Flora and fauna[edit]

Red Avadavat (Amandava amandava) at Manjira Wildlife Sanctuary, Medak district

Narsapur Forest, located 35 km from Hyderabad, is spread between Gummadidala and Narsapur. This forest covers 30 km². This has variety of trees, many lakes and supports wildlife. Lately, this has become a hotspot for Telugu film shootings.

Manjira Wildlife Sanctuary, located 75 km from Medak and 5 km from Sangareddy, is spread over 20 km². The average width of the sanctuary is 500 to 800 m. Nestling between Manjeera and Singoor barrages, the Manjira wild life sanctuary comprises nine small islands which are home to a number of resident and migratory birds in addition to marsh crocodiles and muggar.

Madyaragam which is quiet old with Gandhi statue inside, with 30 metres (98 ft) height which is located in the center of the city

Manjira River,The Devnoor, the village of Regode Mandal is very beautiful village over the medak dist. the river of manjeera is flows through the Devnoor.

Temples[edit]

A new temple has been constructed in the village of Kodur, Pulkal mandal, Medak District and has been named as Sri Uma Naga Lingeshwara Devalayam. The temple was inaugurated on Wednesday, Feb 16th 2011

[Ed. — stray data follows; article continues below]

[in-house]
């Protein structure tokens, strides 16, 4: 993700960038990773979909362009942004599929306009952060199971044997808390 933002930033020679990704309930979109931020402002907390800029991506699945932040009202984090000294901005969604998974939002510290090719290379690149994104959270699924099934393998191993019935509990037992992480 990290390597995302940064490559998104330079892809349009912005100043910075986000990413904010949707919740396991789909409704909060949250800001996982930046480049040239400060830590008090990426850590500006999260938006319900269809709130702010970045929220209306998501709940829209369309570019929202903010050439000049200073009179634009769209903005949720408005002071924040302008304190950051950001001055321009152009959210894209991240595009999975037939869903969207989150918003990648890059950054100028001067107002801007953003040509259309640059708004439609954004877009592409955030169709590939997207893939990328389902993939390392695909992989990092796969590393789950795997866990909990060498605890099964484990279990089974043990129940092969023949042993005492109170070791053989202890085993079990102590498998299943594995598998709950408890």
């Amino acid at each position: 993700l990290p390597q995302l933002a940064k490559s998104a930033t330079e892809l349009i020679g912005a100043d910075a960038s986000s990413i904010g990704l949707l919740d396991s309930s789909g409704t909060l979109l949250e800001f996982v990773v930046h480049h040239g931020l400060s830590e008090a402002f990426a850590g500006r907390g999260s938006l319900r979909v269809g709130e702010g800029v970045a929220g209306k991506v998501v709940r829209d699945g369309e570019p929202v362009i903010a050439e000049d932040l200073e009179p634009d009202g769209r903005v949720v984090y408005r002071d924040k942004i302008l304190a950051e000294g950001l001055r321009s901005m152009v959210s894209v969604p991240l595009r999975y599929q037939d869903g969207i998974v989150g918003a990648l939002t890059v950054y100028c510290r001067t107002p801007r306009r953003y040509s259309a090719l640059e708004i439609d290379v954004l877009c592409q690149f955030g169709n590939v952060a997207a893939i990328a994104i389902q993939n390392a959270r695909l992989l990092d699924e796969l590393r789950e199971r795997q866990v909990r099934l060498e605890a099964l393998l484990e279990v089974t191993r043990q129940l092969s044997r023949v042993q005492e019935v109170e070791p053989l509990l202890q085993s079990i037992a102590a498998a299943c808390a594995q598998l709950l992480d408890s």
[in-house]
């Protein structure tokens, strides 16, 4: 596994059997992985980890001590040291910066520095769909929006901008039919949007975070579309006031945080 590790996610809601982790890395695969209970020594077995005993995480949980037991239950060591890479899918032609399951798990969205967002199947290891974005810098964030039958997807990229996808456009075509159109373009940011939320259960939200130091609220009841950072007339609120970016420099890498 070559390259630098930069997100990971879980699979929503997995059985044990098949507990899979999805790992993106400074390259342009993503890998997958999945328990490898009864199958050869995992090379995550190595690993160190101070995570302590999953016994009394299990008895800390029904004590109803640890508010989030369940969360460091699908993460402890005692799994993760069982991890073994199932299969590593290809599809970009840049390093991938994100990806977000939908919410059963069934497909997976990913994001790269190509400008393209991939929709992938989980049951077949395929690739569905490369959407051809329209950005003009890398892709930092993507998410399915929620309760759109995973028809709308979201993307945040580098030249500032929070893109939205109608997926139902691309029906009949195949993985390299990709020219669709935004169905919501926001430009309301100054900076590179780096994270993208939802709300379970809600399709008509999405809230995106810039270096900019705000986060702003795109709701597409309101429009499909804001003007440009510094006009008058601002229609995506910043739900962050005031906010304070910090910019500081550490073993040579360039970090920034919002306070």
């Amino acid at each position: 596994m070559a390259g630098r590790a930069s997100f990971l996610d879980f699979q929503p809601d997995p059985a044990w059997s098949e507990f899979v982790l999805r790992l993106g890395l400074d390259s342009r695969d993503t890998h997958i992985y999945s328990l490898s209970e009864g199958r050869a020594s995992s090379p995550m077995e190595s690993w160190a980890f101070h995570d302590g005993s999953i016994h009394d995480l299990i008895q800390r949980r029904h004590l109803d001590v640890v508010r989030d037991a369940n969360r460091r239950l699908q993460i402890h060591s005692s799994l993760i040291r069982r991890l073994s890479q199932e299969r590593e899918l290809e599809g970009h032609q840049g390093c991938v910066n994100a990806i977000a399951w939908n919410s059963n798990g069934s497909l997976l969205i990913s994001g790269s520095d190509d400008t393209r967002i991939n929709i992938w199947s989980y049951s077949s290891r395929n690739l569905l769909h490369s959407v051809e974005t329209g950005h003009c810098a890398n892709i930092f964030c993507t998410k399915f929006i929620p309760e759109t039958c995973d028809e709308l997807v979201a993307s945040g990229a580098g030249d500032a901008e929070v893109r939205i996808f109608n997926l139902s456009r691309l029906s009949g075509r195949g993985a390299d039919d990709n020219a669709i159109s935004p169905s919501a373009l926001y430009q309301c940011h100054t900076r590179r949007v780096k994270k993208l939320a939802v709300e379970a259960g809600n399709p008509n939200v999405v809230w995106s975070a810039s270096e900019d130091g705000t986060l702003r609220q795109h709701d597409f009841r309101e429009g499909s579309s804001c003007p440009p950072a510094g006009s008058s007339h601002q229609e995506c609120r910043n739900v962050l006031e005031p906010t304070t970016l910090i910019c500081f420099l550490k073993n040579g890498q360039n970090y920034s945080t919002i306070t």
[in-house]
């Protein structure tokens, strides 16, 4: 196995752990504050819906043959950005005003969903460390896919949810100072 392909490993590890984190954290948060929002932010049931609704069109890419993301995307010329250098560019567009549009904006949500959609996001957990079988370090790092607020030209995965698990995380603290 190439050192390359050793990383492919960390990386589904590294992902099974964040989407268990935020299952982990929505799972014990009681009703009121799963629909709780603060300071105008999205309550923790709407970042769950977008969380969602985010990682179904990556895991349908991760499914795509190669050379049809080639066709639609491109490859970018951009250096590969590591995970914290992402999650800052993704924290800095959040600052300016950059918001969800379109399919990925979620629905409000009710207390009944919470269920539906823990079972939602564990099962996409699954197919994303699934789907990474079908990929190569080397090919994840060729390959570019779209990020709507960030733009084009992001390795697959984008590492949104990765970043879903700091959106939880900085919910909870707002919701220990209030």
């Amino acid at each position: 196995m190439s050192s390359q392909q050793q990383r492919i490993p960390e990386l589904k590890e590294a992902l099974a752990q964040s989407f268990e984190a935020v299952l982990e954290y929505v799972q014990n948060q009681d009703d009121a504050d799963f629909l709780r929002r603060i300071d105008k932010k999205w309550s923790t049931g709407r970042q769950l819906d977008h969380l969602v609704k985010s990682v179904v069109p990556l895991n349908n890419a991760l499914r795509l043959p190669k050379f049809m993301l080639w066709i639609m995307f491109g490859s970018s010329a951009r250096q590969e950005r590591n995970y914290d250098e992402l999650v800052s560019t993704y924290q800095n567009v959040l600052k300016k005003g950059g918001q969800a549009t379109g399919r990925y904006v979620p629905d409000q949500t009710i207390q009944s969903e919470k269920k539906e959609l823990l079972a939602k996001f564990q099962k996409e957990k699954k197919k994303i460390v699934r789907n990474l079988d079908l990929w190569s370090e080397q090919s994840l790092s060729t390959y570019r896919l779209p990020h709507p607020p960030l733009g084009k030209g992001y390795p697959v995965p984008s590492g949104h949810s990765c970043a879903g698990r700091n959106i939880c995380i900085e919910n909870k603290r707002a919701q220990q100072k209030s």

Also another Temple Sri Durga Bhavani aalayam which was constructed in 2001 made of a single stone in Ismailkhanpe (also known as EESHWARAPURAM), sangareddy mandal surrounded by the fort and this temple has been becoming more popular with hundreds of devotees in and around the village. go to http://www.ismailkhanpet.blogspot.com/ for more details about this village and temple. edupayala temple located in papannapet mandal is also famous one.

Gallery[edit]

References[edit]

  1. ^ "Notification" (PDF). The Gazette of India. Government of India. 4 March 2014. Retrieved 4 March 2014. 
  2. ^ "Profile". Medak District. Retrieved 2014-02-14. 
  3. ^ "Census GIS India". Censusindiamaps.net. Retrieved 2012-11-18. 
  4. ^ "Comprehensive History and Culture of Andhra Pradesh: Pre- and protohistoric ... - Google Books". Books.google.co.in. Retrieved 2014-02-14.